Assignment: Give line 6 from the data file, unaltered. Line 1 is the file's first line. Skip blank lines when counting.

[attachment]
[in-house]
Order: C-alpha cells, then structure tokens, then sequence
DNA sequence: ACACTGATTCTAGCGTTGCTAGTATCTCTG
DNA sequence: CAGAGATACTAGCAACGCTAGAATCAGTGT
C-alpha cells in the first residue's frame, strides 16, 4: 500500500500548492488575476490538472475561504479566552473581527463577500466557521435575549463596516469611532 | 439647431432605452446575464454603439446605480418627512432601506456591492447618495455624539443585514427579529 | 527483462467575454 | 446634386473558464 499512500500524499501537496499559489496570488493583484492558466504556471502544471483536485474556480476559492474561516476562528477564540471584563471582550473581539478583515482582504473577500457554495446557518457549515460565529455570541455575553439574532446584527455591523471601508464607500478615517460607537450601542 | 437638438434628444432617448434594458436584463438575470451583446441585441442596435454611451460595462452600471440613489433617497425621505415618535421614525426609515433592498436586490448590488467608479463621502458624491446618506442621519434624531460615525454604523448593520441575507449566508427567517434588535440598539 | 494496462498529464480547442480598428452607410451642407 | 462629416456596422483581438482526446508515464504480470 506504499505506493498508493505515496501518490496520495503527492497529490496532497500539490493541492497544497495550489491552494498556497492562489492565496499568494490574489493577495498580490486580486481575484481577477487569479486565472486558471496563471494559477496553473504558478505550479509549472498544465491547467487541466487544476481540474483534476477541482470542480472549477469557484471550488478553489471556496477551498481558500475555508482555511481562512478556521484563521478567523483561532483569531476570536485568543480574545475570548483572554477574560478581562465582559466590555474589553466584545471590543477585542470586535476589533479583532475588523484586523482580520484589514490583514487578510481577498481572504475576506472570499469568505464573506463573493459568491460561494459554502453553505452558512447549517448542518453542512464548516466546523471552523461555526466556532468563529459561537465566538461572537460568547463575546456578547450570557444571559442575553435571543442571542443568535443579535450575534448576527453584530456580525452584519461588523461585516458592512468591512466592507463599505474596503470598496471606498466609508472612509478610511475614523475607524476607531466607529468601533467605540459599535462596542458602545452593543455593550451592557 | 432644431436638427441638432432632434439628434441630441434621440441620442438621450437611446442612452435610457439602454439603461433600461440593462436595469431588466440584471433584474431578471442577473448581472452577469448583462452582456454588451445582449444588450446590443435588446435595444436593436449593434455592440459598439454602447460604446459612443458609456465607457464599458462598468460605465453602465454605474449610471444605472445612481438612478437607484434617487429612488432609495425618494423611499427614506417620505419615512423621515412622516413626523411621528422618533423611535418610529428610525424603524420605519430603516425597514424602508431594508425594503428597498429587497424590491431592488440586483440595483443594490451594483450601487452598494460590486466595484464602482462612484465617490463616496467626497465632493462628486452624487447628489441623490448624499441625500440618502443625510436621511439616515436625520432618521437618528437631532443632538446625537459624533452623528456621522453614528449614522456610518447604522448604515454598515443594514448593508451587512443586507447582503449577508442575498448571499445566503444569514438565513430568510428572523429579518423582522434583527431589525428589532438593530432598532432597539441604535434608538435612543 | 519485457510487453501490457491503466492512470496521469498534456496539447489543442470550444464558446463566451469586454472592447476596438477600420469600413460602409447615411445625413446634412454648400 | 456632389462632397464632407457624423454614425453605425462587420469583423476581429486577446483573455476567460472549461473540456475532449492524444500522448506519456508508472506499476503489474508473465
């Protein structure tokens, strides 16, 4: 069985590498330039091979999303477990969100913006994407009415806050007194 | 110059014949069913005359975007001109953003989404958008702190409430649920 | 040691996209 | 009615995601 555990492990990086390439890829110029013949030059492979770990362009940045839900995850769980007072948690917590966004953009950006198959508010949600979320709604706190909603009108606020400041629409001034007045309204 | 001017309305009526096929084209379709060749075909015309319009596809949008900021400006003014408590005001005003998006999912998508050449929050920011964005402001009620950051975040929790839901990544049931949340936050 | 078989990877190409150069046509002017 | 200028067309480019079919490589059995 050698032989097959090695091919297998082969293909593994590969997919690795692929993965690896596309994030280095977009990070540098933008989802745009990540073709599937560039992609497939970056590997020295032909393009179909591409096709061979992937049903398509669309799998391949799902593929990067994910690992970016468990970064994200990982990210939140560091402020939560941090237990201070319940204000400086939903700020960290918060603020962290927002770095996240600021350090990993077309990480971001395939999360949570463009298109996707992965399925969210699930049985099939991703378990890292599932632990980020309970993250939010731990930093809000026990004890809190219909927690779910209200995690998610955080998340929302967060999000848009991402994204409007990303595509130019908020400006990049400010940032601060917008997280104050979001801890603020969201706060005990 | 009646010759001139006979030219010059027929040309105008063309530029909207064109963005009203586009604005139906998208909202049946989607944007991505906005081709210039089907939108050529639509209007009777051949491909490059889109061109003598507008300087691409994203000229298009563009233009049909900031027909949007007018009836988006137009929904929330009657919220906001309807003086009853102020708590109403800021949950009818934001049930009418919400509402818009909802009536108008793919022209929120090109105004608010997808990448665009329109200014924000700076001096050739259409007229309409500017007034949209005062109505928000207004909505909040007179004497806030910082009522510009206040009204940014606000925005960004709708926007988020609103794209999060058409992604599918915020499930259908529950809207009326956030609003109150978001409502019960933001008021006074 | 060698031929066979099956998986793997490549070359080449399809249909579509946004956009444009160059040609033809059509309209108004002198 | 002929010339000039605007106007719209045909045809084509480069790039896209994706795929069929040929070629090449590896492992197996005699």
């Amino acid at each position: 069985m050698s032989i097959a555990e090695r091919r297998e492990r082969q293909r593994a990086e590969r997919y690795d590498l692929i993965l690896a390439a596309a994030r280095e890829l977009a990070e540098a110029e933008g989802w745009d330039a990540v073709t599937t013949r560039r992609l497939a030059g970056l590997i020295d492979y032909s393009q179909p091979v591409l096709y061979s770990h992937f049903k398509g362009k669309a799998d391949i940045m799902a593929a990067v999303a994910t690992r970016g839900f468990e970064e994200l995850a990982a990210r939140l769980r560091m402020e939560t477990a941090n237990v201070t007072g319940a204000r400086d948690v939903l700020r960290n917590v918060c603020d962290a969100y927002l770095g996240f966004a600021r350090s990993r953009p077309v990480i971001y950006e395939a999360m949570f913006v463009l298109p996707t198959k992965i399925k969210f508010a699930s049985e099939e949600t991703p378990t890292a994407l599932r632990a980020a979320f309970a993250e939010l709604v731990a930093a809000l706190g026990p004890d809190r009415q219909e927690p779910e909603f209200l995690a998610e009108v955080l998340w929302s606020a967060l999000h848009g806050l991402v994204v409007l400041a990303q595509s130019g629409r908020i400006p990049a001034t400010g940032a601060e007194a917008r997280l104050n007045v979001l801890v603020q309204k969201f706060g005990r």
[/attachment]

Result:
């Protein structure tokens, strides 16, 4: 069985590498330039091979999303477990969100913006994407009415806050007194 | 110059014949069913005359975007001109953003989404958008702190409430649920 | 040691996209 | 009615995601 555990492990990086390439890829110029013949030059492979770990362009940045839900995850769980007072948690917590966004953009950006198959508010949600979320709604706190909603009108606020400041629409001034007045309204 | 001017309305009526096929084209379709060749075909015309319009596809949008900021400006003014408590005001005003998006999912998508050449929050920011964005402001009620950051975040929790839901990544049931949340936050 | 078989990877190409150069046509002017 | 200028067309480019079919490589059995 050698032989097959090695091919297998082969293909593994590969997919690795692929993965690896596309994030280095977009990070540098933008989802745009990540073709599937560039992609497939970056590997020295032909393009179909591409096709061979992937049903398509669309799998391949799902593929990067994910690992970016468990970064994200990982990210939140560091402020939560941090237990201070319940204000400086939903700020960290918060603020962290927002770095996240600021350090990993077309990480971001395939999360949570463009298109996707992965399925969210699930049985099939991703378990890292599932632990980020309970993250939010731990930093809000026990004890809190219909927690779910209200995690998610955080998340929302967060999000848009991402994204409007990303595509130019908020400006990049400010940032601060917008997280104050979001801890603020969201706060005990 | 009646010759001139006979030219010059027929040309105008063309530029909207064109963005009203586009604005139906998208909202049946989607944007991505906005081709210039089907939108050529639509209007009777051949491909490059889109061109003598507008300087691409994203000229298009563009233009049909900031027909949007007018009836988006137009929904929330009657919220906001309807003086009853102020708590109403800021949950009818934001049930009418919400509402818009909802009536108008793919022209929120090109105004608010997808990448665009329109200014924000700076001096050739259409007229309409500017007034949209005062109505928000207004909505909040007179004497806030910082009522510009206040009204940014606000925005960004709708926007988020609103794209999060058409992604599918915020499930259908529950809207009326956030609003109150978001409502019960933001008021006074 | 060698031929066979099956998986793997490549070359080449399809249909579509946004956009444009160059040609033809059509309209108004002198 | 002929010339000039605007106007719209045909045809084509480069790039896209994706795929069929040929070629090449590896492992197996005699």